by Andy Weddington
Wednesday, 05 August 2015
"The pursuit of perfection often impedes improvement." George Will
Truth, with mandate of civility, is the core of this forum.
Civility, however, does not mean discourse, when necessary, can not and will not at times be blunt and pointed.
For today, blunt and pointed but civil and truthful comment.
The third sentence of George Will's Wikipedia entry reads...
"...The Wall Street Journal called him "perhaps the most powerful journalist in America," in a league with Walter Lippman (1889-1974)."
The Wall Street Journal can write whatever they want. So can Wikipedia.
Yesterday, seated as an all-star panelist on a Fox News Channel program, George Will described Barack Obama's presidential tenure as "Constitutional vandalism."
Vandalism, as defined by Merriam-Webster, is a noun : willful or malicious destruction or defacement of public or private property.
That, albeit a crime, is not what President Obama has done to our Constitution.
But there is, likewise defined by Merriam-Webster, a noun : the offense of attempting to overthrow the government of one's country or of assisting its enemies in war.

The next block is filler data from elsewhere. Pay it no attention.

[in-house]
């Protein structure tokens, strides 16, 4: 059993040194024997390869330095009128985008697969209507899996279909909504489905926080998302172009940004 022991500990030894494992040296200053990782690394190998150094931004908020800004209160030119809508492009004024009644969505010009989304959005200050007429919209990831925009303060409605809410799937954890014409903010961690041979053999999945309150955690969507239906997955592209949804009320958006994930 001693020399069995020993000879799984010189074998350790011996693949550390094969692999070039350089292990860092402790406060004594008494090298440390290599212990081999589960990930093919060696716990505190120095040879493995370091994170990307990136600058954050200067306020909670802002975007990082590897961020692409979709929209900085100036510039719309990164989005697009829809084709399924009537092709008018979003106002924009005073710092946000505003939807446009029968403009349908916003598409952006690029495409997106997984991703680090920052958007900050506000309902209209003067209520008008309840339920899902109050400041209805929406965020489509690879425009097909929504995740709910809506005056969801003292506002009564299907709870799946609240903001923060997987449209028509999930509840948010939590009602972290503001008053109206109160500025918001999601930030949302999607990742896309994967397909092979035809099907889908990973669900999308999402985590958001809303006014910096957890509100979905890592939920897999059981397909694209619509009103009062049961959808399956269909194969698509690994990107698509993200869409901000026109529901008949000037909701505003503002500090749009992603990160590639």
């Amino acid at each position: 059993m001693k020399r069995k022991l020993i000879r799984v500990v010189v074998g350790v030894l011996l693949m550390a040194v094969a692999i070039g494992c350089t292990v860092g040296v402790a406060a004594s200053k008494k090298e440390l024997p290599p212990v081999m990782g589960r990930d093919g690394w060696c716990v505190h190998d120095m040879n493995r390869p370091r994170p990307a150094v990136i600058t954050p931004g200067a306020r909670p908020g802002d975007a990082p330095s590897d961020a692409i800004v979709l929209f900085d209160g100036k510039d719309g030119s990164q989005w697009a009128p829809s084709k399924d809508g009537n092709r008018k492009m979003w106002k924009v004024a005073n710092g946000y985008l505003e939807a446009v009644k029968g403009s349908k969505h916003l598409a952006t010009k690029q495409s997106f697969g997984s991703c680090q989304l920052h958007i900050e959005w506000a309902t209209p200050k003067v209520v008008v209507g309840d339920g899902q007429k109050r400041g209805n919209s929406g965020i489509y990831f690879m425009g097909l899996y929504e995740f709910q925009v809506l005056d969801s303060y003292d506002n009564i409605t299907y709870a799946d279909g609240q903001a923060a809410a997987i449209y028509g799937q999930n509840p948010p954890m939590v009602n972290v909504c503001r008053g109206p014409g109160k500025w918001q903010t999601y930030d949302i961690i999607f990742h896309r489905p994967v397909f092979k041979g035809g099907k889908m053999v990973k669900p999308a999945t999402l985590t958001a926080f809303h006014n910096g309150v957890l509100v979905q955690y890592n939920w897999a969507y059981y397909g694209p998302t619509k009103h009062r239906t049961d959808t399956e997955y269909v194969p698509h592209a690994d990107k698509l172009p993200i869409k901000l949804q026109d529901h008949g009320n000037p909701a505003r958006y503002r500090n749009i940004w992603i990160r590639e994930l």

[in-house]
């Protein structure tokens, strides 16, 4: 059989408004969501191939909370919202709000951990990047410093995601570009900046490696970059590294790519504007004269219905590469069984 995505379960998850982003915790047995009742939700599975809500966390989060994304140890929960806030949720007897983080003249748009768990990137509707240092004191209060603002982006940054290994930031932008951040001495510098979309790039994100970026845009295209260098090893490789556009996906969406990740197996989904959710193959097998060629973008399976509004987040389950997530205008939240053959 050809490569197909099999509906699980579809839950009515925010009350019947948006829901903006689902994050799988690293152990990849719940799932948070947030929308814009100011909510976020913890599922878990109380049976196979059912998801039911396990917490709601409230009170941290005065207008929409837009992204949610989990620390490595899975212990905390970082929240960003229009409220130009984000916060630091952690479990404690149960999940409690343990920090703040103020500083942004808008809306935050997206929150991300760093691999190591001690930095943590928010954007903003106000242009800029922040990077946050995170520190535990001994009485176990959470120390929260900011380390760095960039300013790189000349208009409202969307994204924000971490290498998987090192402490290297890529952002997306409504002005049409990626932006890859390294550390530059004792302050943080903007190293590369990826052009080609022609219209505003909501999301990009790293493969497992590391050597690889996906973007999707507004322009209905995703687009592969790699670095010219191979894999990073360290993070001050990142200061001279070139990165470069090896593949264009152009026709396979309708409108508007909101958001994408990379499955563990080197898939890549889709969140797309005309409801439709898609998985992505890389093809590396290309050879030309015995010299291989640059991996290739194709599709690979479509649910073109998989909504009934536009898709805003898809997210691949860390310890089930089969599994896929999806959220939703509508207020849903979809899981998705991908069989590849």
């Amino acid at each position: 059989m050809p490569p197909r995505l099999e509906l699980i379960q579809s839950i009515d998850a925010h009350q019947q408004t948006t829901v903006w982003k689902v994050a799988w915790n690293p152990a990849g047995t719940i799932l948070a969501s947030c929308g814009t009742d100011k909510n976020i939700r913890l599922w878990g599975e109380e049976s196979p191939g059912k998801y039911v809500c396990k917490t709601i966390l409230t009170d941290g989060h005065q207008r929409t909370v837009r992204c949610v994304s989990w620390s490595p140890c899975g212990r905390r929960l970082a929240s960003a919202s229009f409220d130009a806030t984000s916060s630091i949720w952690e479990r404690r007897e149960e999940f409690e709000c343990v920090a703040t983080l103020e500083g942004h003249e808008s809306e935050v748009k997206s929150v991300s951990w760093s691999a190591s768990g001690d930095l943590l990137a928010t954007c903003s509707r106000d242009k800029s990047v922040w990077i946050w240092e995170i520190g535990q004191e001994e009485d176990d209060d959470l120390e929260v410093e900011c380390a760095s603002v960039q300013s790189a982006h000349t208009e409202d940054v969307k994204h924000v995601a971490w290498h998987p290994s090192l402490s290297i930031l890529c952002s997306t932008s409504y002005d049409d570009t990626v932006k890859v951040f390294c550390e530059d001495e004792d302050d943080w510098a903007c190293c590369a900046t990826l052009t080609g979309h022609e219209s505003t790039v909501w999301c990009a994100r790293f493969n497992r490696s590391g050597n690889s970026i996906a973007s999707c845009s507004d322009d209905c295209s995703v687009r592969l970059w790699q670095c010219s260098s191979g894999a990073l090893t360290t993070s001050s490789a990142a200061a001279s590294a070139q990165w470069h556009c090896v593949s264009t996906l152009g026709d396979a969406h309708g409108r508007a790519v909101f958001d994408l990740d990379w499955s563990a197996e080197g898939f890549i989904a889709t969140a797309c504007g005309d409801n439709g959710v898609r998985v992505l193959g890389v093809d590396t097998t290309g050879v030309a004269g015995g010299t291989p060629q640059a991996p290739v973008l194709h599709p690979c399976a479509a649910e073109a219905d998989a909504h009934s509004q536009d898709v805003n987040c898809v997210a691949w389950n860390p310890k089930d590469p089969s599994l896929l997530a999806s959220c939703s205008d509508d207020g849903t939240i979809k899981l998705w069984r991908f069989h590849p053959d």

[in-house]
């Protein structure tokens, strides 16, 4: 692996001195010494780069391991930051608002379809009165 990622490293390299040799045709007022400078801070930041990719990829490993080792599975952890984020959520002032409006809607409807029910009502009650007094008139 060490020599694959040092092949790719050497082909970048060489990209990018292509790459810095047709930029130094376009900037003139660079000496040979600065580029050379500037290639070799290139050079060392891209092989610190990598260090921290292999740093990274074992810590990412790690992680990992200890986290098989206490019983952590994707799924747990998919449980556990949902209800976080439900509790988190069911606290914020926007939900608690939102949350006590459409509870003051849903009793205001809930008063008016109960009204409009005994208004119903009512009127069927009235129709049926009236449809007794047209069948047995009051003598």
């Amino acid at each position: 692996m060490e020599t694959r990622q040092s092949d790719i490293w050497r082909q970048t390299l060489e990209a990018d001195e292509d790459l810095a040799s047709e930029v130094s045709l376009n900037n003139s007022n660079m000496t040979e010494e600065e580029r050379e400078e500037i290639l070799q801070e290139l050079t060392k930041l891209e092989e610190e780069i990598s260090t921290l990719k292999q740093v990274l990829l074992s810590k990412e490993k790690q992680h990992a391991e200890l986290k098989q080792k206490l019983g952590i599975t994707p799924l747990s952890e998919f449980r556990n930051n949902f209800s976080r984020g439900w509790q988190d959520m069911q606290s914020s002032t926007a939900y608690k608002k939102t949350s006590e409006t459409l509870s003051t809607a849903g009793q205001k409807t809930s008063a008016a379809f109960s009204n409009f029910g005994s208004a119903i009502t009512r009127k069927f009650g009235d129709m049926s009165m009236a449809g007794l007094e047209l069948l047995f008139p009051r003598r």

Treason is a (high) crime.
And it more accurately describes what has been done to our Constitution.
George Will, an educated and professional and seasoned journalist, used one word too many and the wrong word.
Don't be a wordy wussy, George. Your pursuit of word perfection missed truth.
You must improve.
Simplify. For in simplicity not only is there truth but powerful journalism.
Just tell the truth.
Live up to the "perhaps" in your Wall Street Journal billing.
And ask yourself, "What would Walter Lippman think?"